As noted above, I really liked Mark's demeanor during these practices. First, I appreciated that he held the postures the entire time--some yin yoga practices on DVD (such as Jennifer Kries) set you up for the poses but then expect you to time them on your own. Second, I found that the time went by quickly and that his comments were always useful, whereas with the other main yin practices I've tried on DVD (Sarah Powers), I found the instruction to be more dry.
Beth/Toaster gave a great breakdown of this workout, so I'll stick with general impressions. This is a yin workout of long, deep stretches held for 3-5 minutes, broken into three practices: front line (61 minutes), back line (63 minutes) and hips and pelvis (50 minutes). There is also an option to customize your workout by picking and choosing any exercises among the three practices. I like that option for a shorter workout, but I think the three workouts as designed are excellent.
Mark Laham, a soft-voiced Canadian, instructs three female participants in each class. The setting is indoors, a neutral gray room with soft lighting and intermittent "world" music. Mark talks you through getting into a pose and its variations, and most of the time the three participants demonstrate the "standard", "advanced" and "easier" (often prop-assisted) versions. You will need a mat and one or two blocks. Sometimes a bolster or pillow might be helpful, though I used a rolled towel and was fine. Mark uses a folding chair for one pose in the "front line" practice but I was able to cobble together a modification with two yoga blocks.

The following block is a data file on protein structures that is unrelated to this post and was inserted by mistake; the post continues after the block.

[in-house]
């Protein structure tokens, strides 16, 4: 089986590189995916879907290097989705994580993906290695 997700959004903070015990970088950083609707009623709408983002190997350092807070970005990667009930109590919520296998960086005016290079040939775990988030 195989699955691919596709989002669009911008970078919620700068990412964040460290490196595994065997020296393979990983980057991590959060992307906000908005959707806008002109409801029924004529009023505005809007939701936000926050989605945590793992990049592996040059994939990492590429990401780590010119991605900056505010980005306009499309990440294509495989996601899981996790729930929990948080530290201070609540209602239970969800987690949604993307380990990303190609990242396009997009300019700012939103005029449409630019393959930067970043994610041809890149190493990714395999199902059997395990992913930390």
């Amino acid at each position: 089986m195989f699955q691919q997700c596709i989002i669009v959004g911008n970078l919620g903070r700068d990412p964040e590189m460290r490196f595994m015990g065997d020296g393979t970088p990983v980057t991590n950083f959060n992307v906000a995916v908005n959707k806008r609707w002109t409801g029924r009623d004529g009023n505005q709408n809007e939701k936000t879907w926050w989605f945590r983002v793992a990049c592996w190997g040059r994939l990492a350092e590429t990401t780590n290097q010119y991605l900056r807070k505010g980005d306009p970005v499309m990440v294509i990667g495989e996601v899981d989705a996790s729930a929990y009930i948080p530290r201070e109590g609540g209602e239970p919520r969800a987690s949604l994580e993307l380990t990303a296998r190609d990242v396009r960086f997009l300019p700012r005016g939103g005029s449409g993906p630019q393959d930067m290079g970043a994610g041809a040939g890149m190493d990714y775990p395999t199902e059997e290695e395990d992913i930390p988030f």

All practices are well sequenced. Mark encourages you to relax into a pose and feel the changes as your body goes deeper. He does push you to get uncomfortable and "hang out" with discomfort. All the practices have short rest periods interspersed, in which you're in an easy down-dog, or lying on your back or stomach and relaxing before the workout resumes. Each practice ends in a brief corpse pose. I wish this was held for longer, but that's my only criticism of these workouts.
Mark is an excellent instructor. He guides you clearly into a pose, then offers modifications both at the beginning and after you've held the pose for 1-2 minutes and are loosening (or tightening) up. He reminds you to breathe deeply and cues the end of most poses when there are five breaths to go. Other than that, he is NOT a chatterer at all. I think he's a near-perfect yoga teacher in that he guides you through a practice instead of hectoring you or filling your head with useless talk that will become stale the more often you do the practice.
I cannot pick a favorite among these practices. "Front line" has great quad and chest/shoulder work; "back line" takes all the kinks out of my lower back and hamstrings; "hips and pelvis" is a challenge to those of us with tight hip flexors but I feel warm and relaxed at the end.
Mark Laham is professional, knows his yoga and has a mild manner that is perfect for instructing yin class. His Canadian accent appears every so often, i.e. "come OAT of it slowly" (heehee).